It’s short and easy to remember, but how much will someone be willing to pay for the domain name Law.bz?
The web site flippa.com is offering the one-word domain name for auction with a suggested reserve price of $9,000. However as of March 13 only one bid of $100 had been placed. There are 15 days left to go before the auction period ends.
John McKeown, a partner at Cassels Brock & Blackwell LLP in Toronto who does work in the area of intellectual property claims on the Internet says it may not be of much interest to law firms but other legal suppliers could find value in the law.bz domain.
“I’m not sure a lawyer would be interested but there may be other people operating related businesses that it may have some value to them,” says McKeown. “Lawyers would want something associated with their specific brand but for people offering their products to lawyers it may have more interest. Or perhaps someone starting a solo practice might think it’s right for them, but how much is a person like that going to pay for it? Not a lot.”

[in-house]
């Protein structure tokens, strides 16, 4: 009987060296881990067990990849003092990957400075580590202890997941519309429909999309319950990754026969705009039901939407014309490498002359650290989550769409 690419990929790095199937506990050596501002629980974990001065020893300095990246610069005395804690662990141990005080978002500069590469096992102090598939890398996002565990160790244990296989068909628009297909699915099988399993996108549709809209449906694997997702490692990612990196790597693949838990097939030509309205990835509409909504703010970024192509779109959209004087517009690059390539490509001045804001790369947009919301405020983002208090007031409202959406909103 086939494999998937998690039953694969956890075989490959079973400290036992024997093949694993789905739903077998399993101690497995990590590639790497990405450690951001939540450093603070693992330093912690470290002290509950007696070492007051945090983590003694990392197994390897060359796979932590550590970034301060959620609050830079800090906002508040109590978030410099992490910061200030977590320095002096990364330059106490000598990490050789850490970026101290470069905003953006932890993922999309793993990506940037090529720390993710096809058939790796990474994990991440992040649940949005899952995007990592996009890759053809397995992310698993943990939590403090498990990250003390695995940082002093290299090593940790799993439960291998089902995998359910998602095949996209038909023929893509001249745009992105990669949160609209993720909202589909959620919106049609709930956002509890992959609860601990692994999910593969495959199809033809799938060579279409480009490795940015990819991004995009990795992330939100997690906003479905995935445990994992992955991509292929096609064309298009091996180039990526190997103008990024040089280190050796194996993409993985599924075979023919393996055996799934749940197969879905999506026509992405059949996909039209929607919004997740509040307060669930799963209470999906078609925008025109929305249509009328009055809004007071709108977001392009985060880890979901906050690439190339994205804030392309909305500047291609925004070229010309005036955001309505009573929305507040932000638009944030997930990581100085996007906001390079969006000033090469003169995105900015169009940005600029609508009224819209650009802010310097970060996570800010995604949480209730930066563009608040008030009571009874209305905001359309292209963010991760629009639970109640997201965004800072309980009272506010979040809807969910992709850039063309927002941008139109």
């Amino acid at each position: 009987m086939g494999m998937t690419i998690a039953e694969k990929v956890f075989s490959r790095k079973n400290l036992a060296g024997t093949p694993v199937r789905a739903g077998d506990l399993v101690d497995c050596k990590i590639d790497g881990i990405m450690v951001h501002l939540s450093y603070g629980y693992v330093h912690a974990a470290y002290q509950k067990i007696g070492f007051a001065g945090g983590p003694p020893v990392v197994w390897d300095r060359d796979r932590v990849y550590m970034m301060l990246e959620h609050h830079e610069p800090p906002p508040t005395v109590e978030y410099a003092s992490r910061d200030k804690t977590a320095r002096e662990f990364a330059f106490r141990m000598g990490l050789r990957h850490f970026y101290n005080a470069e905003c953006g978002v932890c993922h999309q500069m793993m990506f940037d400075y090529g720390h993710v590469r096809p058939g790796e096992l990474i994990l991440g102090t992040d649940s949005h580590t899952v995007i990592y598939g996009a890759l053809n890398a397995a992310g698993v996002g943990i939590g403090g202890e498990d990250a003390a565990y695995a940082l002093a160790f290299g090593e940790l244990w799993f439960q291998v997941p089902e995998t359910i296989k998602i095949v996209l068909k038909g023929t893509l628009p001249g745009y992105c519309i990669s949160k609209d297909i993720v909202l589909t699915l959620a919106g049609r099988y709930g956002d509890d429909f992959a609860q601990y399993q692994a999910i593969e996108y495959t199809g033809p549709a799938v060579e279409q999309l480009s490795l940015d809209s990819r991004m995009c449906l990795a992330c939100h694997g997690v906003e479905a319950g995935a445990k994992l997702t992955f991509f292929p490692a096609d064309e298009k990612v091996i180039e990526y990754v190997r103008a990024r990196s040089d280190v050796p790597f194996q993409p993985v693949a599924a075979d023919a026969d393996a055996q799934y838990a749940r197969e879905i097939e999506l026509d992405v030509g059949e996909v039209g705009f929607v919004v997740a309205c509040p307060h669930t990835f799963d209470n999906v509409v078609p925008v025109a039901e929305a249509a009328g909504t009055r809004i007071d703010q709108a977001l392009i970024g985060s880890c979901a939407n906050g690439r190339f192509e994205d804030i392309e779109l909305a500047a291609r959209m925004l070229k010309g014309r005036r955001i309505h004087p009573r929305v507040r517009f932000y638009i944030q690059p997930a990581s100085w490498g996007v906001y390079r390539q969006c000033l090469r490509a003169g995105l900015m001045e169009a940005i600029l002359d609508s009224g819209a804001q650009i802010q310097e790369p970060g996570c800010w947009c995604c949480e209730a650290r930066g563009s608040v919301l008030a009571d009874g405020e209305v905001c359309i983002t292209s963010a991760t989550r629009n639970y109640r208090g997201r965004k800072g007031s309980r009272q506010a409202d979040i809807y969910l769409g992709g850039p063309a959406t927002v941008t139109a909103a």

McKeown said he couldn’t comment on the potential value of the name. On the auction page for law.bz Flippa has stated that it has been appraised by domain registration site Epik LLC for $29,701.
While it is a domain that would be easy to remember, Mark Hayes of Hayes eLaw LLP in Toronto says the .bz domain name is not as good as generic top-level domain names including .biz.
In fact .bz is the Internet country code top-level domain for Belize. At one point .bz domains were being marketed by an American company as standing for “business” and reportedly took legal action against the Internet Corporation for Assigned Names and Numbers in an attempt to block the .biz domain as unfair competition. ICANN argued the lawsuit was without merit.
“It’s kind of a secondary TLD but the law URL is pretty powerful. You might see a law firm interested in it for promotional purposes, perhaps for a blog or a even a publisher might be interested in in it. For an investment of less than $10,000 it might be worthwhile,” says Hayes.